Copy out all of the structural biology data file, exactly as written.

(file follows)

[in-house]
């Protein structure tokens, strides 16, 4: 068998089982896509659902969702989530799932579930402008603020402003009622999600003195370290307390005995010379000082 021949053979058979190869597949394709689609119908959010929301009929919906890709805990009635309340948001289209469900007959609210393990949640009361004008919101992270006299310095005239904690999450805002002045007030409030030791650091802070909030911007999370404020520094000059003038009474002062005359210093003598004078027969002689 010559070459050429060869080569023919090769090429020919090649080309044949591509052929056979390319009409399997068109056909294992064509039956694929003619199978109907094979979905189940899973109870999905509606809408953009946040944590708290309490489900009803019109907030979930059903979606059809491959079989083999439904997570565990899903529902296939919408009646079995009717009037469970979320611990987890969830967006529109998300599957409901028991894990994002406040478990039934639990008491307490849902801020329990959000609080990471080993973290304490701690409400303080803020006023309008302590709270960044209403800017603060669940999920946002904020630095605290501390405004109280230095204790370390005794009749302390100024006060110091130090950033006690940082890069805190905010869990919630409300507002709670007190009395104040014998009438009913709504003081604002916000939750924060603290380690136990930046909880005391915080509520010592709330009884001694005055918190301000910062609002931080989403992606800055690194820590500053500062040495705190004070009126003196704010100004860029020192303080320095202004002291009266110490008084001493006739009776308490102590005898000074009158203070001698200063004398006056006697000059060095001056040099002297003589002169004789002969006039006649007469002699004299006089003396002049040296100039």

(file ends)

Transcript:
[in-house]
């Protein structure tokens, strides 16, 4: 068998089982896509659902969702989530799932579930402008603020402003009622999600003195370290307390005995010379000082 021949053979058979190869597949394709689609119908959010929301009929919906890709805990009635309340948001289209469900007959609210393990949640009361004008919101992270006299310095005239904690999450805002002045007030409030030791650091802070909030911007999370404020520094000059003038009474002062005359210093003598004078027969002689 010559070459050429060869080569023919090769090429020919090649080309044949591509052929056979390319009409399997068109056909294992064509039956694929003619199978109907094979979905189940899973109870999905509606809408953009946040944590708290309490489900009803019109907030979930059903979606059809491959079989083999439904997570565990899903529902296939919408009646079995009717009037469970979320611990987890969830967006529109998300599957409901028991894990994002406040478990039934639990008491307490849902801020329990959000609080990471080993973290304490701690409400303080803020006023309008302590709270960044209403800017603060669940999920946002904020630095605290501390405004109280230095204790370390005794009749302390100024006060110091130090950033006690940082890069805190905010869990919630409300507002709670007190009395104040014998009438009913709504003081604002916000939750924060603290380690136990930046909880005391915080509520010592709330009884001694005055918190301000910062609002931080989403992606800055690194820590500053500062040495705190004070009126003196704010100004860029020192303080320095202004002291009266110490008084001493006739009776308490102590005898000074009158203070001698200063004398006056006697000059060095001056040099002297003589002169004789002969006039006649007469002699004299006089003396002049040296100039």